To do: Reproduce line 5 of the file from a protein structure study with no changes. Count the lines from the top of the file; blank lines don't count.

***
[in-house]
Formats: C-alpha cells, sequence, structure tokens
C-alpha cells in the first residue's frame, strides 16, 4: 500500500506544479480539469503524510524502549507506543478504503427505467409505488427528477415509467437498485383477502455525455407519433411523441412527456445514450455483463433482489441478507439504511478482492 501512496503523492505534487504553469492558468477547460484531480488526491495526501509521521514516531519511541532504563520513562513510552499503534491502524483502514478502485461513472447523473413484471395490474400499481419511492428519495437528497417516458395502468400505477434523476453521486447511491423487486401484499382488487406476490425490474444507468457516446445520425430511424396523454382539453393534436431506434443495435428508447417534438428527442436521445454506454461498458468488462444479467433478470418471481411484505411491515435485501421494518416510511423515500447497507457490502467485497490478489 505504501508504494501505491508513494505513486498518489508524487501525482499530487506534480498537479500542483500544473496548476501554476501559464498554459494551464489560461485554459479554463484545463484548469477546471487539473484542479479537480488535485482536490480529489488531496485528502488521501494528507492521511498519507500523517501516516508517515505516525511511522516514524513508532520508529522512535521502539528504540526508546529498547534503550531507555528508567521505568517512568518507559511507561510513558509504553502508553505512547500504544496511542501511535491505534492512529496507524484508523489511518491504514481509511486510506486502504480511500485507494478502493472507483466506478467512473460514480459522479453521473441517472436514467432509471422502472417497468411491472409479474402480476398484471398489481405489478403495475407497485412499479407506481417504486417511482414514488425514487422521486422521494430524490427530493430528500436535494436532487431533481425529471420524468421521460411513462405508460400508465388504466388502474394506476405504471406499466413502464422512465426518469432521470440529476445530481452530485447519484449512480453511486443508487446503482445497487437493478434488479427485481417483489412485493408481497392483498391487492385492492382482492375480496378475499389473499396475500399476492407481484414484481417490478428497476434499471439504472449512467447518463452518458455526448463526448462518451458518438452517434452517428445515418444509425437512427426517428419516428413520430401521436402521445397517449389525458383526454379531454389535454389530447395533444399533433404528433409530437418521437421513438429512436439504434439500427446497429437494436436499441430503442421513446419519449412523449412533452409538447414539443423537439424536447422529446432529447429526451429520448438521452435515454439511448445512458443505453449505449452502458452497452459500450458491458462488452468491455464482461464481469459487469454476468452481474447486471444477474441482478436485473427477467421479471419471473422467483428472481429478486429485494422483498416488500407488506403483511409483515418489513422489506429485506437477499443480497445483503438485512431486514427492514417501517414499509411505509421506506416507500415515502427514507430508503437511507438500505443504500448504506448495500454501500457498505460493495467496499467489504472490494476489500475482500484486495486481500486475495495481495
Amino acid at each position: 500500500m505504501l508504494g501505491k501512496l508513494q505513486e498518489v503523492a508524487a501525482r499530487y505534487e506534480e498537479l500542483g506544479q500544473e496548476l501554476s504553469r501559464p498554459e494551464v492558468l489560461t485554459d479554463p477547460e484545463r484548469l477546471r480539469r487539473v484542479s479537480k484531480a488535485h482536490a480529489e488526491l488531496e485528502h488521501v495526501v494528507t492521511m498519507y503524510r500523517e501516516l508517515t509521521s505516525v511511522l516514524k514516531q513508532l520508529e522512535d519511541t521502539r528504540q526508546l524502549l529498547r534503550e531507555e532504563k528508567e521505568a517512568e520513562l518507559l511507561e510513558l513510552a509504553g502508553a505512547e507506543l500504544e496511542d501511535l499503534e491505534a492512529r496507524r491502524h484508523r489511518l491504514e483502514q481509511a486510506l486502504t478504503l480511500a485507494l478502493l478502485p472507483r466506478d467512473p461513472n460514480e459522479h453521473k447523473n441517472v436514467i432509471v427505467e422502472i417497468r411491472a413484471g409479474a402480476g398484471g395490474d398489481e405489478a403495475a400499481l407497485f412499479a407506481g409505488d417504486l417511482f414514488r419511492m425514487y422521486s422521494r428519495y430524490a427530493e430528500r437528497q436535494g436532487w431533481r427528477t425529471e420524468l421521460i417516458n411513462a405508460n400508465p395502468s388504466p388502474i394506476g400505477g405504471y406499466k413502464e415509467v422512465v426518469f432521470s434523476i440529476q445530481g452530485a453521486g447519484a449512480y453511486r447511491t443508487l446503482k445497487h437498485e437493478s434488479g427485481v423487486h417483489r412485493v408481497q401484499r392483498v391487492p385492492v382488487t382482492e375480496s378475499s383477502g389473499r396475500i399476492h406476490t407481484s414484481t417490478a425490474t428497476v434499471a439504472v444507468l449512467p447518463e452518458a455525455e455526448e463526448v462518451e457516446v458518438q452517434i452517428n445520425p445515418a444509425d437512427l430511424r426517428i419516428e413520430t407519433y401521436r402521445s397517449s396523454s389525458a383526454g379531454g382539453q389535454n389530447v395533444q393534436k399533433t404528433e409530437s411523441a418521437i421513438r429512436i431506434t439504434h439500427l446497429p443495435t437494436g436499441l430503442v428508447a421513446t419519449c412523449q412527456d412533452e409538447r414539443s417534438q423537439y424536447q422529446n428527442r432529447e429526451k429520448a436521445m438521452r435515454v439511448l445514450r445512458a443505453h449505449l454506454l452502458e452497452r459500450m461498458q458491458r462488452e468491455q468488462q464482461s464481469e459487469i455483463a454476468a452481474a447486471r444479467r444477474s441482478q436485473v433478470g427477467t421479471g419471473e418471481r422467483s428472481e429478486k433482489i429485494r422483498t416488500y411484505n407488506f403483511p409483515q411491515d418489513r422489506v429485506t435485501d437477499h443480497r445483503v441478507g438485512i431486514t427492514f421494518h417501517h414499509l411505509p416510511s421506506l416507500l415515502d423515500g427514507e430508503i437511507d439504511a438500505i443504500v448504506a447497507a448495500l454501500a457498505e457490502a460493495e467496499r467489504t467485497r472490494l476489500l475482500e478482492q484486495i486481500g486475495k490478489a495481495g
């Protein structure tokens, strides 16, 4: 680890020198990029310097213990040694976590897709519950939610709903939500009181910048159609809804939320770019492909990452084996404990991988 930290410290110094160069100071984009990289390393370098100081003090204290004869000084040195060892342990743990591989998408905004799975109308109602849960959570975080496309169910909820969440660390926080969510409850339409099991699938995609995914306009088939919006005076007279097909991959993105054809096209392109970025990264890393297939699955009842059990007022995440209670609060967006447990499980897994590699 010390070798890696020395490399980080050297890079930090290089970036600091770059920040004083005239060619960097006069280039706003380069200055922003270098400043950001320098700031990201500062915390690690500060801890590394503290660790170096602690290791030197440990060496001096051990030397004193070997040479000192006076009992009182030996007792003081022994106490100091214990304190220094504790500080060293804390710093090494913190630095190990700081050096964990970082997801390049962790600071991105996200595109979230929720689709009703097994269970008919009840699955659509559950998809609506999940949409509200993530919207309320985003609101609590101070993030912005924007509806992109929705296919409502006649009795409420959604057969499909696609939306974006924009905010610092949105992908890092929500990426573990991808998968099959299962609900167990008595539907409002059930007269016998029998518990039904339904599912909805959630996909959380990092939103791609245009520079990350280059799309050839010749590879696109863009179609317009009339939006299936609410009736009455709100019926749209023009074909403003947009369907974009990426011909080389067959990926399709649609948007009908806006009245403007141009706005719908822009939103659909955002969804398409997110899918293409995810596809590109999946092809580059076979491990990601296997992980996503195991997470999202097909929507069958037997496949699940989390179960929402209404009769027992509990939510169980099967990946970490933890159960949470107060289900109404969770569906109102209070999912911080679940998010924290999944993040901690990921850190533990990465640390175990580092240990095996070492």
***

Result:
């Protein structure tokens, strides 16, 4: 680890020198990029310097213990040694976590897709519950939610709903939500009181910048159609809804939320770019492909990452084996404990991988 930290410290110094160069100071984009990289390393370098100081003090204290004869000084040195060892342990743990591989998408905004799975109308109602849960959570975080496309169910909820969440660390926080969510409850339409099991699938995609995914306009088939919006005076007279097909991959993105054809096209392109970025990264890393297939699955009842059990007022995440209670609060967006447990499980897994590699 010390070798890696020395490399980080050297890079930090290089970036600091770059920040004083005239060619960097006069280039706003380069200055922003270098400043950001320098700031990201500062915390690690500060801890590394503290660790170096602690290791030197440990060496001096051990030397004193070997040479000192006076009992009182030996007792003081022994106490100091214990304190220094504790500080060293804390710093090494913190630095190990700081050096964990970082997801390049962790600071991105996200595109979230929720689709009703097994269970008919009840699955659509559950998809609506999940949409509200993530919207309320985003609101609590101070993030912005924007509806992109929705296919409502006649009795409420959604057969499909696609939306974006924009905010610092949105992908890092929500990426573990991808998968099959299962609900167990008595539907409002059930007269016998029998518990039904339904599912909805959630996909959380990092939103791609245009520079990350280059799309050839010749590879696109863009179609317009009339939006299936609410009736009455709100019926749209023009074909403003947009369907974009990426011909080389067959990926399709649609948007009908806006009245403007141009706005719908822009939103659909955002969804398409997110899918293409995810596809590109999946092809580059076979491990990601296997992980996503195991997470999202097909929507069958037997496949699940989390179960929402209404009769027992509990939510169980099967990946970490933890159960949470107060289900109404969770569906109102209070999912911080679940998010924290999944993040901690990921850190533990990465640390175990580092240990095996070492």